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    $\begingroup$ @DavidWhite In many (most, I think; certainly everywhere I learned or taught) places the course Ben is talking about has a semester course in intro mechanics as a prerequisite. And in most places the high-school AP C course is sufficient to meet that prerequisite, but I recommend that most students take the college course even so; simply because it lets them become familiar with the pace and intensity of college courses (I make the same recommendation for students who passed out of first semester calculus, too). $\endgroup$ – dmckee Oct 2 '18 at 21:11
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    $\begingroup$ @DavidWhite: What dmckee said is an accurate description of my situation. $\endgroup$ – Ben Crowell Oct 3 '18 at 0:17
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I've used "Field and Wave Electromagnetics" by David K. Cheng during my undergrad/masters in EM/photoncs. The first chapter is devoted to introducing the mathematical concepts needed to understand the mathematics of vector fields and any related math.

Contents:

1: The electromagnetic field

2: Vector analysis

3: static electric fields

4: Solutions to electrostatic problems

5: steady electric currents

6: static magnetic fields

7:T Time-varying fielkds and maxwells equations

8: Plane electromagnetic waves

9: Theory and pplications of transmission lines

10: Waveguides and cavity resonators

11: antenna and radiating systems.

The first good half of the book works with the maxwell equations in their vector form.

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  • $\begingroup$ Interesting, thanks. I imagine this is for an upper-division course that has vector calculus as a prereq? It seems to start off with a focus on fields rather than circuits, which is an idea that I had also been playing around with. $\endgroup$ – Ben Crowell Oct 3 '18 at 0:29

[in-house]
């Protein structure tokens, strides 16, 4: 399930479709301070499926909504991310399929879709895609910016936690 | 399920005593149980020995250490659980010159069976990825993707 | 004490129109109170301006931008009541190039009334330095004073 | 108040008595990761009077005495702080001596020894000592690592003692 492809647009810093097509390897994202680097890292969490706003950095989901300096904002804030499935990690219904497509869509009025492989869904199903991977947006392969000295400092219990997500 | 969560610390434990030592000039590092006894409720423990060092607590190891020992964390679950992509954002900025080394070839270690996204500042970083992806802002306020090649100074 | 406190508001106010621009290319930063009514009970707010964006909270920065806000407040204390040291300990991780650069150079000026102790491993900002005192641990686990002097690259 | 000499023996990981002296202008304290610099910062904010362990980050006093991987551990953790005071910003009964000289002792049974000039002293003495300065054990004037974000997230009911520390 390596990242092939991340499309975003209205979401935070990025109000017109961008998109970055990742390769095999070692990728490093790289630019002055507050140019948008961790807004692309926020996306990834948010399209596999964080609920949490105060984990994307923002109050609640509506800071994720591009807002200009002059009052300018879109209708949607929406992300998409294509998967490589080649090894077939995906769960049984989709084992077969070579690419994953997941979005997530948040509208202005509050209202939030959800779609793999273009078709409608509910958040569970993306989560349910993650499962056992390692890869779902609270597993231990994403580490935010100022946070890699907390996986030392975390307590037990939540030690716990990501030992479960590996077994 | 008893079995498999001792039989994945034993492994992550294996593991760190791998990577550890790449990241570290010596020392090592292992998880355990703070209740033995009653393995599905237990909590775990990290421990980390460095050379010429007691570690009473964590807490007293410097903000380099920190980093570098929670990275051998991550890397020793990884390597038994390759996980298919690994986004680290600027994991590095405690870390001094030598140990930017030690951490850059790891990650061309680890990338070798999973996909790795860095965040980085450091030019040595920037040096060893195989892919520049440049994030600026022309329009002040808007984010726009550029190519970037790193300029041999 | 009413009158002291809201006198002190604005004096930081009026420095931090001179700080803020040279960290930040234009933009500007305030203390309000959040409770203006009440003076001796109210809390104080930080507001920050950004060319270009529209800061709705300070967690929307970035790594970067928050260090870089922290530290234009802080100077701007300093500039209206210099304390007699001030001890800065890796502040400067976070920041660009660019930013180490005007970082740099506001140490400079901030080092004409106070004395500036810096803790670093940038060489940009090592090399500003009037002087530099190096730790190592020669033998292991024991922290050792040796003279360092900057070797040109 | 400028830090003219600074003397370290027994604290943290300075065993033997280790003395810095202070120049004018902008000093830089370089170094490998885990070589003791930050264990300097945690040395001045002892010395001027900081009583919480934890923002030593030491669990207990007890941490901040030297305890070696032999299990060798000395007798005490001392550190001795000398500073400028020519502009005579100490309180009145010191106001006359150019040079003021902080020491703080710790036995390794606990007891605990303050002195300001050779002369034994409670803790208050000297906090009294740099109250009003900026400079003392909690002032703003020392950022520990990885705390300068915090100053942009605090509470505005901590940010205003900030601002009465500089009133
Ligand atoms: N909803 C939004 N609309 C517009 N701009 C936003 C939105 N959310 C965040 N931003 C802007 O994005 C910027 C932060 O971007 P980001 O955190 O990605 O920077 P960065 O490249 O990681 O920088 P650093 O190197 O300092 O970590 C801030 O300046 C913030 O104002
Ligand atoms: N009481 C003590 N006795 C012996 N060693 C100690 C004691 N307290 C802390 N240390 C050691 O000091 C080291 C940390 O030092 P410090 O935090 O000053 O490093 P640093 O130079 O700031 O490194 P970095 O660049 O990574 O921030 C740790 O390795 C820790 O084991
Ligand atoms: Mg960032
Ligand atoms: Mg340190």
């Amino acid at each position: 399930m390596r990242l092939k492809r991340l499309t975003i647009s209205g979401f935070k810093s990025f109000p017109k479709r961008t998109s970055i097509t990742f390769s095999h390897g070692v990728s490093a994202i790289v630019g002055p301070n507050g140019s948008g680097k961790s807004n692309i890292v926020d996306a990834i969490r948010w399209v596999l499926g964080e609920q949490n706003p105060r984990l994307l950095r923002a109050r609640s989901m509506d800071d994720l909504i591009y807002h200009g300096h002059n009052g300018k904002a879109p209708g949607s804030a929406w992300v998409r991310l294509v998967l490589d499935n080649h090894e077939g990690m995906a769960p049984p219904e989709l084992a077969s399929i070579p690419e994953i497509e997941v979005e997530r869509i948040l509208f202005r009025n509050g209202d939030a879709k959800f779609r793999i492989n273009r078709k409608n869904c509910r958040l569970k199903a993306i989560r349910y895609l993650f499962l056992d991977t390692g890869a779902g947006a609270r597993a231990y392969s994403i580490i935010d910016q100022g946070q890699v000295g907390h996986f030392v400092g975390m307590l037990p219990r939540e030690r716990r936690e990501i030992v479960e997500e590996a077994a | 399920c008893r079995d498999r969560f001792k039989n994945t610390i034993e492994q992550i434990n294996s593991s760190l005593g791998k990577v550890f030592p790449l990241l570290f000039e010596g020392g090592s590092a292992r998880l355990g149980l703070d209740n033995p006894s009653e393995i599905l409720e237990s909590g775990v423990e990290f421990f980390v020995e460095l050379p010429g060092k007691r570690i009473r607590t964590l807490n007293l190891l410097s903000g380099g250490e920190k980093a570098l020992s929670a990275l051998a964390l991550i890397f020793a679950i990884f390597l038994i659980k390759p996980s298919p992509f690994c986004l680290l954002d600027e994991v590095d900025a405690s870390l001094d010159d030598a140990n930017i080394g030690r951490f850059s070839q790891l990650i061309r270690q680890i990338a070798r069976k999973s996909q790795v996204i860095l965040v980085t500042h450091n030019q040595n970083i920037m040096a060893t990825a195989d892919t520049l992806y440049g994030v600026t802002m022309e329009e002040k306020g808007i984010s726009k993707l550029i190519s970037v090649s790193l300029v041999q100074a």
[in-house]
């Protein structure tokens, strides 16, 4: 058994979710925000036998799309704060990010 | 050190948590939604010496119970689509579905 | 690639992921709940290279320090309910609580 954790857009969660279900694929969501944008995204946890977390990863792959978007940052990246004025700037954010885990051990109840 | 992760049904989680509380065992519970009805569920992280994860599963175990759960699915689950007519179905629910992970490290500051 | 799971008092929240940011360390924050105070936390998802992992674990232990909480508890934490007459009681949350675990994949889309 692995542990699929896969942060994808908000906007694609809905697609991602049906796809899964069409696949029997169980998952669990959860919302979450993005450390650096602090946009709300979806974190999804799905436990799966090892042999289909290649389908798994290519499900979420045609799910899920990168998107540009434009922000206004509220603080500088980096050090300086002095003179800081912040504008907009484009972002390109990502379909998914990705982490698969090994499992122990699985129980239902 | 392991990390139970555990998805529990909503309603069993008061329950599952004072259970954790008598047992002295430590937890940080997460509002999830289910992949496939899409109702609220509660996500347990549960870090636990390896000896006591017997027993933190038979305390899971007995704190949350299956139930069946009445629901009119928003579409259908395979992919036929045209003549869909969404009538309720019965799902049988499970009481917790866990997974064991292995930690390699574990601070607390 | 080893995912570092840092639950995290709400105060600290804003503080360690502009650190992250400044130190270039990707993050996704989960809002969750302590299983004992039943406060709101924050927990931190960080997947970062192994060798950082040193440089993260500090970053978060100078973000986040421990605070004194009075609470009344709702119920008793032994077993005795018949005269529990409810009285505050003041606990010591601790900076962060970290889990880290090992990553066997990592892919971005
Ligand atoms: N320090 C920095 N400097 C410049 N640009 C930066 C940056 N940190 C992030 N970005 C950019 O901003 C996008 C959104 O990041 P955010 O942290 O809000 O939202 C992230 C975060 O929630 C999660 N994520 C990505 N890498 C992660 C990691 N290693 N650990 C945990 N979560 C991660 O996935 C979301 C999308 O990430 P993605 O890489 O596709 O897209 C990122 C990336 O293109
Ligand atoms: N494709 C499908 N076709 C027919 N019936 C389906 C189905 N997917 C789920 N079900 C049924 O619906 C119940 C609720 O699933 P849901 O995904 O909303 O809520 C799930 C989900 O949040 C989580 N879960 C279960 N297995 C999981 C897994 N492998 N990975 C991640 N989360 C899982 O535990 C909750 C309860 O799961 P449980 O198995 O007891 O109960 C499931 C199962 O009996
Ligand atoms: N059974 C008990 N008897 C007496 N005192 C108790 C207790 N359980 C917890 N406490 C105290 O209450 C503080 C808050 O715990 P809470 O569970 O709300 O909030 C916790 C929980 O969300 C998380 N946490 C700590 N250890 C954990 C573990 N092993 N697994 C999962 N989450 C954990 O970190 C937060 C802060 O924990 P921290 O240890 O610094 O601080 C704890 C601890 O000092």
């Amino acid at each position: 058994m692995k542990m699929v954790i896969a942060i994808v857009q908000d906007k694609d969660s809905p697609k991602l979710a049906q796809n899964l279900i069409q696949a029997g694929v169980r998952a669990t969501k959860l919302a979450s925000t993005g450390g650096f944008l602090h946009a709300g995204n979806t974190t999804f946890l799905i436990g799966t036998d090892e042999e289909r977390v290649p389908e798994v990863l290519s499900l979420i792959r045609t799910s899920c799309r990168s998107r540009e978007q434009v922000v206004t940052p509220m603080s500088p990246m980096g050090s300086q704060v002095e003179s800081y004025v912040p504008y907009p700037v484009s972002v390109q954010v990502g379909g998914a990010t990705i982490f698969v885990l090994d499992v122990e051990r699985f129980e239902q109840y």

• $\begingroup$ @BenCrowell Oh perhaps i didn't read your OP enough, i didn't understand you wanted the circuitry integrated and connected, this is purely a book covering static fields and radiation fields. I'd say that linear algebra isn't nessecarily a prerequisite since the first chapter will cover it (for a motivated student) but i would definetly recommend it. In fact, a lot of people fail this course their first time here since their multivariable calculus is not strong enough (less emphasis on linear algebra). $\endgroup$ – DakkVader Oct 3 '18 at 7:22
  • $\begingroup$ The first course we use this in is in a course with only electrostatics and magnetostatics, it is the second course in the second year here (5 year programme, bachelor and thesis packed into one with the ability to stop after 3 years with just a bachelor), and by that time the students have linear algebra, multivariable calculus etc, so perhaps this is too early for your students? Second course it is used in is in a masters course in radiative fields. $\endgroup$ – DakkVader Oct 3 '18 at 7:24
  • $\begingroup$ The book is much too advanced for my students, but that doesn't mean it's not of interest in terms of the presentation and order of topics. I'm not looking for a book to adopt, I'm looking for books to spark ideas so I can do my own presentation. $\endgroup$ – Ben Crowell Oct 3 '18 at 13:53